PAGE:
One of Amazon's seller programs has been found to be unlawful

The company has agreed to pay $2.25 million and shutter its Sold By Amazon program.

Brendan McDermid / reuters

Following an investigation into its Sold By Amazon program, Amazon has agreed to pay the office of Washington State’s attorney general office $2.25 million and provide annual updates on its compliance with antitrust laws. Available between 2018 and June 2020, the program set a pricing floor for certain products, which the Attorney General's office says "constituted unlawful price-fixing."

Amazon enrolled a small number of third-party sellers into the program while it was available. The retailer promised sellers they would earn a guaranteed minimum on their products, provided they agreed not to compete with the company. What’s more, merchants could earn additional revenue if Amazon’s algorithm determined consumers were willing to pay extra for their product, with the company splitting the difference between them. "For example, if a seller and Amazon agreed to a $20 minimum payment and the item sold for $25, the seller would receive the $20 minimum price and share the $5 additional profit with Amazon, in addition to any fees," Attorney General Bob Ferguson wrote.

According to Ferguson, the problem with the system was that it set the minimum price of a product as the floor of what Amazon would offer to consumers. When the price of their goods increased, some sellers saw a “drastic” decrease in sales, in part because some consumers would opt to buy similar but more affordable products from Amazon and its various private labels. The program, according to the AG, was in violation of antitrust laws.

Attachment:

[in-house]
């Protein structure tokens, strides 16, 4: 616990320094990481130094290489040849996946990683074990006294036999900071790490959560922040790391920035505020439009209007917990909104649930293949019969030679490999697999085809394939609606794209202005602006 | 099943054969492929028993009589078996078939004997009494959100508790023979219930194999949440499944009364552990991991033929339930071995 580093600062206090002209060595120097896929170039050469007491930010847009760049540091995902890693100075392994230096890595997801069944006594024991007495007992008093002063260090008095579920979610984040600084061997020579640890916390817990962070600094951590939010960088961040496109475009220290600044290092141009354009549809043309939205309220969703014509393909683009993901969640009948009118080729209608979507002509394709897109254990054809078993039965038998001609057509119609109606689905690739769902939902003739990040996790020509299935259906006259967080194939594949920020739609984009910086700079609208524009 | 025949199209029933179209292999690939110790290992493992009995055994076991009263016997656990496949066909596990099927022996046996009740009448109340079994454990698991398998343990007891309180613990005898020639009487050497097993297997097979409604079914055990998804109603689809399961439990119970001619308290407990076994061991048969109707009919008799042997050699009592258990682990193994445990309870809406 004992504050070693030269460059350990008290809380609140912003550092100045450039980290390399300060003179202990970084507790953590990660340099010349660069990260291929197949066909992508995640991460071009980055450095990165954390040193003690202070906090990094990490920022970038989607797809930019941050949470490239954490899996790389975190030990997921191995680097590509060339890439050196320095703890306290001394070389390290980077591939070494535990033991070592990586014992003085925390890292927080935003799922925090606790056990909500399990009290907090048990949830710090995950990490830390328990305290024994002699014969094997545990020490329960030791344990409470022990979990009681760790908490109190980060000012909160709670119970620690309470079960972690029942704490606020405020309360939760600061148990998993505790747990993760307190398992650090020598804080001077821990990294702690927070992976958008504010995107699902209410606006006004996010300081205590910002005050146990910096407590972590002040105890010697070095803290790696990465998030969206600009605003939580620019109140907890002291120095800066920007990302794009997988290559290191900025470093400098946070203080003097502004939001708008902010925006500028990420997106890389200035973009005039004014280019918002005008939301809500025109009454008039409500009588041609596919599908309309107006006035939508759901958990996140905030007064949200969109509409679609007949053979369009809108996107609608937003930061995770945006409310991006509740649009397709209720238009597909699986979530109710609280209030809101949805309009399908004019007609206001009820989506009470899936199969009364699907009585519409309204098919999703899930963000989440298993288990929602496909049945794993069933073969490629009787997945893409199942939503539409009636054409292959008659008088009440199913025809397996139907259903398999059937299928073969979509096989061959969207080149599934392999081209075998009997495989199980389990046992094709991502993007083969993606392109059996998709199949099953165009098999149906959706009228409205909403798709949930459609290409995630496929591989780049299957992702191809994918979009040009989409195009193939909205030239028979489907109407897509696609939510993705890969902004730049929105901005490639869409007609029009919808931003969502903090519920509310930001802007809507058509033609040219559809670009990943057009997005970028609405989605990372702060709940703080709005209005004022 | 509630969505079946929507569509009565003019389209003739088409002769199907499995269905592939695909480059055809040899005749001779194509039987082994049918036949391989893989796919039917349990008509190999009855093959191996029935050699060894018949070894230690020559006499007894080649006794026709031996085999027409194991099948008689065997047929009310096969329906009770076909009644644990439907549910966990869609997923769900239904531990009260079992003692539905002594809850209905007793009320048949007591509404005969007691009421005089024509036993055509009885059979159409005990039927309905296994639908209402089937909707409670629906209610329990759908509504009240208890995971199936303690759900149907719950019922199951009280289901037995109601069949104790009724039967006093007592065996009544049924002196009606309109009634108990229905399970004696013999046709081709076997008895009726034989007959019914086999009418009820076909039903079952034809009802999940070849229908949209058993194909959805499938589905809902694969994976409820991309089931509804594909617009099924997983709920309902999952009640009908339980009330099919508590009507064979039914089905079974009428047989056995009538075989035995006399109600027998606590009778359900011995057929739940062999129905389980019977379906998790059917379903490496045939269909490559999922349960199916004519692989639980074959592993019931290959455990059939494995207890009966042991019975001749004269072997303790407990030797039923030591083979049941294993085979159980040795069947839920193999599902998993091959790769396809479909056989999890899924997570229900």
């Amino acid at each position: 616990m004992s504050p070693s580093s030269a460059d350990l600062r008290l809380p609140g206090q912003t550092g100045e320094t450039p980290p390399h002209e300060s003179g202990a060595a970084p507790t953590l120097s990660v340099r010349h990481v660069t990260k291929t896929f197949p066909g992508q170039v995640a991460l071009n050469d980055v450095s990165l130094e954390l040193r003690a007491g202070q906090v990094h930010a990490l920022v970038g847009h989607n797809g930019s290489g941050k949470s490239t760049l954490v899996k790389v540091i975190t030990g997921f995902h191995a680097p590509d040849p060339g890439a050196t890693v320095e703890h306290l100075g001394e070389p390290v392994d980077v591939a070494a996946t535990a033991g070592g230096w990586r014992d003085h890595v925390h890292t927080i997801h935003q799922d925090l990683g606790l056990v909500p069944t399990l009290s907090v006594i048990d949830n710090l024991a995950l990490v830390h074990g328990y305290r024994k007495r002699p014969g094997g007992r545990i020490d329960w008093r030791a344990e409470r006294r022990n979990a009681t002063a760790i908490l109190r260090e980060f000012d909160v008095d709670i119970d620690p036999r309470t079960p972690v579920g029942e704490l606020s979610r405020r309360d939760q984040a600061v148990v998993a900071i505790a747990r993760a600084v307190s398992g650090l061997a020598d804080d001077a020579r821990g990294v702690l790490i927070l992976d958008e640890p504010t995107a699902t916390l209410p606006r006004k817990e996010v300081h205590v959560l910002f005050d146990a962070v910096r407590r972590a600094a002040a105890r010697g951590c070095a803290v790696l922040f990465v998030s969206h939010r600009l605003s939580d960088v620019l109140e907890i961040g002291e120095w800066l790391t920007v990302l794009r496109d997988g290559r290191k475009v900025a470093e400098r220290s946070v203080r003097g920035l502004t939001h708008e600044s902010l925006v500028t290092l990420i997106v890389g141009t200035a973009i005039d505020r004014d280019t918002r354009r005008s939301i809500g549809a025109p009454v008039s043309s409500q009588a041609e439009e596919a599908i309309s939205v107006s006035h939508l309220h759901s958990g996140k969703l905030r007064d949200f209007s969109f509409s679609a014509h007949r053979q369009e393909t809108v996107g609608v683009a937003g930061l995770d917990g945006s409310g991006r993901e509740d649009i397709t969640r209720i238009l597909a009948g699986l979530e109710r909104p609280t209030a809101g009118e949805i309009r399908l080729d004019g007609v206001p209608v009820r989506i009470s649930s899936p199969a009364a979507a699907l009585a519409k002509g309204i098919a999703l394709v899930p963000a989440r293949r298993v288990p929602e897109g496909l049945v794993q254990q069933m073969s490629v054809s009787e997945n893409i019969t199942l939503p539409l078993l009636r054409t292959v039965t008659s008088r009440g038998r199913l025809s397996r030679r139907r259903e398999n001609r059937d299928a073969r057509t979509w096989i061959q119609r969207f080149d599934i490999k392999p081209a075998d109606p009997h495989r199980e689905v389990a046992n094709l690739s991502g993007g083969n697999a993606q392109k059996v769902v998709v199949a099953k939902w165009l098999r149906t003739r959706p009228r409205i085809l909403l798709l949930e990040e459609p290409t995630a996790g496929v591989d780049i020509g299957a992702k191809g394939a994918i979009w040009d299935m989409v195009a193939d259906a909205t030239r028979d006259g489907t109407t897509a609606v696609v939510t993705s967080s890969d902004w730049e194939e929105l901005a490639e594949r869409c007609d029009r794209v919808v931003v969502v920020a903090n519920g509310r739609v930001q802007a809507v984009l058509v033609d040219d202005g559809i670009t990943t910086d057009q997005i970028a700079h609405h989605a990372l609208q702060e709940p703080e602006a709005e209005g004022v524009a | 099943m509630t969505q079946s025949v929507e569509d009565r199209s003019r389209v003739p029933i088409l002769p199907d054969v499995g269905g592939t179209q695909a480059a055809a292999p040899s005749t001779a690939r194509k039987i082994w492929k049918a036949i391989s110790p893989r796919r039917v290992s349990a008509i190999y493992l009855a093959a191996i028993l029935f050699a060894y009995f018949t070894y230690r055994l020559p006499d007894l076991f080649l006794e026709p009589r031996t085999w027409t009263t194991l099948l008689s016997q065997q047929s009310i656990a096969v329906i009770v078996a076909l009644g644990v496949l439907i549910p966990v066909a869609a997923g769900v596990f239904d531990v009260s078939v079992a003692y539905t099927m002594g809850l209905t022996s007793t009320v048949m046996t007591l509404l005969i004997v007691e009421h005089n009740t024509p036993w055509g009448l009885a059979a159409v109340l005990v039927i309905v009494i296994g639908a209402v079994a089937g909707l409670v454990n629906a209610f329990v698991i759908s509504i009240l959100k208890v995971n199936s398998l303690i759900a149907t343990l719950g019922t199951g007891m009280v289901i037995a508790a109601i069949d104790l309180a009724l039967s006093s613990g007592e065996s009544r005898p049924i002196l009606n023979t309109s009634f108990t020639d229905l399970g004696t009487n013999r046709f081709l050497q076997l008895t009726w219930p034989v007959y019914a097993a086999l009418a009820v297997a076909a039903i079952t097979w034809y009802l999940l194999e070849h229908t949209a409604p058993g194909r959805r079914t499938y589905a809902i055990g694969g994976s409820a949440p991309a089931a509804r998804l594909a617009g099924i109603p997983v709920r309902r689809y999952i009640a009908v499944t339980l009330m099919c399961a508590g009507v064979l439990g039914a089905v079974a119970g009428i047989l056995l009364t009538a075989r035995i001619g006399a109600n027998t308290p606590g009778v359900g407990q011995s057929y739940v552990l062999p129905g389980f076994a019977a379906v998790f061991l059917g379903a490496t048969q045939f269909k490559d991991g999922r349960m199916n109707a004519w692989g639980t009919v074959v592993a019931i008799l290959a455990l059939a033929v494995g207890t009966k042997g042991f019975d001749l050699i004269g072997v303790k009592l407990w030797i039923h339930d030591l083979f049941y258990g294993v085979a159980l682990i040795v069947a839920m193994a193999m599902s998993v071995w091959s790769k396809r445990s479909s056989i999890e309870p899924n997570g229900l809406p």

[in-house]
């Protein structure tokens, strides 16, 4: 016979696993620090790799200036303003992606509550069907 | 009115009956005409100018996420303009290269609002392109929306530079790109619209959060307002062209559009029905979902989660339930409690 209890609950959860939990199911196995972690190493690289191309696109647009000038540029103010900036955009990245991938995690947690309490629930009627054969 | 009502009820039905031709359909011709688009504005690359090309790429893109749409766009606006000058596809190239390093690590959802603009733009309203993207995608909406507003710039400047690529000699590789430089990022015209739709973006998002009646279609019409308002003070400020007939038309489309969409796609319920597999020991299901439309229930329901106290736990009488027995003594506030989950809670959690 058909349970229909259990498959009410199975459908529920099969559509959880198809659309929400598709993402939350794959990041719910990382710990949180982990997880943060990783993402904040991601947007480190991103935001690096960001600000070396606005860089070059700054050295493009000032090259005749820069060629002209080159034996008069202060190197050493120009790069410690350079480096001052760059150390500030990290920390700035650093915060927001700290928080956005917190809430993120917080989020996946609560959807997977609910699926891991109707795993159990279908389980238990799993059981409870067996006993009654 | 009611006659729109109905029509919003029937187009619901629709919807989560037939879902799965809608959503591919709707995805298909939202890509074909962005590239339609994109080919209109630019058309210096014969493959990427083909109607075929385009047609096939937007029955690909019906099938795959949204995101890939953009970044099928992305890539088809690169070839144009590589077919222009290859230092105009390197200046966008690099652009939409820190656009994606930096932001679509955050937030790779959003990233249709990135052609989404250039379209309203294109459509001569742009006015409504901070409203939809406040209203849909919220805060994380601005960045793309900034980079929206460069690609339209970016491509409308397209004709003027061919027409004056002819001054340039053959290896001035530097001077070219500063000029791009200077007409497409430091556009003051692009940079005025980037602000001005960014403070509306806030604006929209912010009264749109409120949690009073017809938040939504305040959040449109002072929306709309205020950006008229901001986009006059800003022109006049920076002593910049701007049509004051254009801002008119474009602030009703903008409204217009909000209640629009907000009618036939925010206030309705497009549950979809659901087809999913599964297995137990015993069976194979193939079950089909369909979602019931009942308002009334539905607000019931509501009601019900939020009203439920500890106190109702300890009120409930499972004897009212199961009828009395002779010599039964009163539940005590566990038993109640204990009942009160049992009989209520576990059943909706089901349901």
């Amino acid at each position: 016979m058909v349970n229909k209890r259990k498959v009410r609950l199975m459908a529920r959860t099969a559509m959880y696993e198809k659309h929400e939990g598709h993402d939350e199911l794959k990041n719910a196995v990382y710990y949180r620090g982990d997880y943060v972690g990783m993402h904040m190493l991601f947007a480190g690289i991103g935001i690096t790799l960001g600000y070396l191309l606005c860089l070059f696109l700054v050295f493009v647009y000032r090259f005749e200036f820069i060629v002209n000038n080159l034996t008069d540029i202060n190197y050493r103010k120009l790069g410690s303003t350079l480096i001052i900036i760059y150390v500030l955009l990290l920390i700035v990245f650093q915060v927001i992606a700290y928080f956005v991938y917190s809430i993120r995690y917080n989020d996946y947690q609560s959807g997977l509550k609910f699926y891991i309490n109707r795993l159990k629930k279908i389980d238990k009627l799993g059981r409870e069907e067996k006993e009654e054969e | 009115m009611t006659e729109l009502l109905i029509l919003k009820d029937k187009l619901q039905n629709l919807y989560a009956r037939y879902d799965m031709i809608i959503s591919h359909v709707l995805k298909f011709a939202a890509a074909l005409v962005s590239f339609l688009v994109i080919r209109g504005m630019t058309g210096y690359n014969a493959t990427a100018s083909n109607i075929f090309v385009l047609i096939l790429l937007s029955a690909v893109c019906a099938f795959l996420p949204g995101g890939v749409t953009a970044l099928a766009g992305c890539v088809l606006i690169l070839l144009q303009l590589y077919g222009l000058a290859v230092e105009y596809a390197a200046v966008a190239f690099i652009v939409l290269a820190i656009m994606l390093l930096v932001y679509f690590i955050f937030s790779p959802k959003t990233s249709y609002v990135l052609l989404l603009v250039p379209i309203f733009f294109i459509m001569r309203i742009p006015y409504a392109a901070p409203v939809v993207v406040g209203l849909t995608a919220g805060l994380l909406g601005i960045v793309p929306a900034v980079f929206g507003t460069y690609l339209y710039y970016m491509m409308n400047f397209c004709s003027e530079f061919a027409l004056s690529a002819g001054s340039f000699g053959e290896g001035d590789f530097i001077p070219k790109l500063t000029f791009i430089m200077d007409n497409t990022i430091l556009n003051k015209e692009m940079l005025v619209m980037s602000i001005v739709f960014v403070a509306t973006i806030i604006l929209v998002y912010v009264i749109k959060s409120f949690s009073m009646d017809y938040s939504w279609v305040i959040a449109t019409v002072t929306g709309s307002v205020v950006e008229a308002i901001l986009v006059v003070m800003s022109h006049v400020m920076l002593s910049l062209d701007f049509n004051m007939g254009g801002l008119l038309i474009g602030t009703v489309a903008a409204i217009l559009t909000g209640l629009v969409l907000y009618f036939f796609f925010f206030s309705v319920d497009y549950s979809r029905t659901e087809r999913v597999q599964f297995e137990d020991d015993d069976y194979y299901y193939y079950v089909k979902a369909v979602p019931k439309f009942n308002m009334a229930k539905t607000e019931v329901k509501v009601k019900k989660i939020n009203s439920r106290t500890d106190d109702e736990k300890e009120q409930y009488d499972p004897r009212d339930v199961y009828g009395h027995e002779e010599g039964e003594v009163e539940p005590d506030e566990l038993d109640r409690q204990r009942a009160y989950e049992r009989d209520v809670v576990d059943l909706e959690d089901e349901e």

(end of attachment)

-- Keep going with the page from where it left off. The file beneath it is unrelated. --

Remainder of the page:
The state opened its probe into Sold By Amazon in March 2020. The program was discontinued in June of that same year but, according to an Amazon spokesperson, for reasons unrelated to the attorney general’s investigation. As part of its agreement with the state, the company won’t offer the Sold By Amazon program again.

“This was a small program to provide another tool to help sellers offer lower prices, much like similar programs common among other retailers, that has since been discontinued,” the company said. “While we strongly believe the program was legal, we’re glad to have this matter resolved.” When pressed, Amazon declined to say why it did not challenge the resolution.

In recent years, Amazon has faced intense scrutiny related to how it operates its online marketplace. In 2020, The Wall Street Journal published a report claiming the company had been using proprietary seller data to help design and price its in-house products. In a Senate hearing, former Amazon CEO Jeff Bezos said he couldn’t “guarantee” the company had not misused data from third-party merchants on its platform. Last week, the Senate Judiciary Committee advanced the American Innovation and Choice Online Act, legislation that would prevent companies like Amazon from favoring their own products over that of their rivals. Like Apple and Google, the company has aggressively lobbied to prevent the bill from passing.